'All right, lass?' enquired the driver, a monarch of the highway on whose reliability and skill the speed of the vehicle and safety of the passengers depended. He was a stout figure that inspired respect.
   'Yes, sir, thank you,' she replied, and though he resembled him but little, he somehow reminded her of her father.
   'Call me Toby, if you like. Now, get yourself rested and comfortable,' he advised, his thick legs placed foursquare on the ground as he produced a large pie from an inner pocket of his triple-capped greatcoat. 'We'll not be stopping again till we reach Westmarsh, and there we'll put up for the night, going on to London in the morning.'
   Lucy was hungry. She found a tree stump, perched herself on it, and undid the pasty Martha had provided for her. There was a stone jar of water, too, drawn fresh from the well just as the sun was rising. It was tepid now, but no matter. It tasted like the finest wine to her as she watched the loutish Clough sons vanish into the woods, no doubt intent on terrorising harmless forest wildlife.
   After she had eaten, Lucy decided that she, too, would walk amidst the groves to enjoy the tranquillity, and find a secluded spot in which to prepare herself for the next long haul.
   She completed her ablutions by dipping her fingers in the ice-cold brook trickling over shiny black pebbles. High in an oak tree, a wood dove declaimed its wistful love song and the peace of the scene permeated her being. She prayed for the souls of her parents and for those of her brothers and sisters, and then wept for them. Afterwards, wiping her cheeks with the back of her hand, she became aware of a bird screeching a warning. The bushes behind her rustled, and she turned around sharply.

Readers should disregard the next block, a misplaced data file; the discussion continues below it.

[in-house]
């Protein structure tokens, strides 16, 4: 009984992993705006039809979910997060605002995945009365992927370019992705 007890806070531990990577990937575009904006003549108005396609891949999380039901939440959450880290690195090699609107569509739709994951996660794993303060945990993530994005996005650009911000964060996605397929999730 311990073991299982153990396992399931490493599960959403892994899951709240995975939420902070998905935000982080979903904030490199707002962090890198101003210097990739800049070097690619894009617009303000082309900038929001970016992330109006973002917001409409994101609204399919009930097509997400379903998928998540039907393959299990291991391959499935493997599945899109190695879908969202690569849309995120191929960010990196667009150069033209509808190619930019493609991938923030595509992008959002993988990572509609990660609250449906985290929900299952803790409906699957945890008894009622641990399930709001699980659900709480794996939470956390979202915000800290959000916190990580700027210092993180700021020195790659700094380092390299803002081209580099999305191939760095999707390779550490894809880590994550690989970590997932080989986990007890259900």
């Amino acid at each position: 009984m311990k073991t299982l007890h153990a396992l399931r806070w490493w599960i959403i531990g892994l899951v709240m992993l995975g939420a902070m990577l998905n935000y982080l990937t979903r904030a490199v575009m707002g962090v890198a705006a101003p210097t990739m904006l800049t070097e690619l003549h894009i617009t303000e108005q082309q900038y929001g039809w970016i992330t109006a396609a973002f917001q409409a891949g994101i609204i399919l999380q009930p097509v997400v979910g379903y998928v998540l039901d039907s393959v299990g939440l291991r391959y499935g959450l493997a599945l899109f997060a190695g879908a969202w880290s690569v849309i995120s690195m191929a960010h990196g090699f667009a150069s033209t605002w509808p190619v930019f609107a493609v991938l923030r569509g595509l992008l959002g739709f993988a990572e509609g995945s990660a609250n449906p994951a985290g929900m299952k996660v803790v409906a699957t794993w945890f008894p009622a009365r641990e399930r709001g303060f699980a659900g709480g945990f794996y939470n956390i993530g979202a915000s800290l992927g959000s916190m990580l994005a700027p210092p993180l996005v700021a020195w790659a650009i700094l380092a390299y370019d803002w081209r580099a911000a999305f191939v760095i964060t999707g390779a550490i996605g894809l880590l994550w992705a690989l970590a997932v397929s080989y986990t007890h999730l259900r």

Jollian emerged, his presence casting a shadow over the woodlands and the silver water, and there was a queer look on his face that struck terror in her heart. He had overindulged in Mrs Clough's gin and this had apparently loosened the lustful devils within him.
   'Lucy,' he muttered, a long string of saliva hanging from his slack bottom lip. 'Pretty, winsome Lucy, you'll be kind to me, won't you? A man gets lonely, needs a bit of female company. Look what I've got for you.' His hand went down to his crotch. The flap was unbuttoned, and as it fell open she saw what she at first took to be the end of a brown scarf. Then she realised her mistake and the colour rushed to her cheeks. He was sporting an erection, and almost hopping before her in his eagerness like some poisonous toad.
   'Fasten up, sir,' she cried, leaping to her feet. 'Remember who you are, a priest of the parish, a man to be trusted and respected, a man who cares for his flock.'
   'I care only for you, sweetheart,' he declared, grabbing her hand and covering it with slobbering kisses before pushing it down to where his cock reared. 'Rub it for me. Go on, do it hard and I'll give you a bright, shining penny.'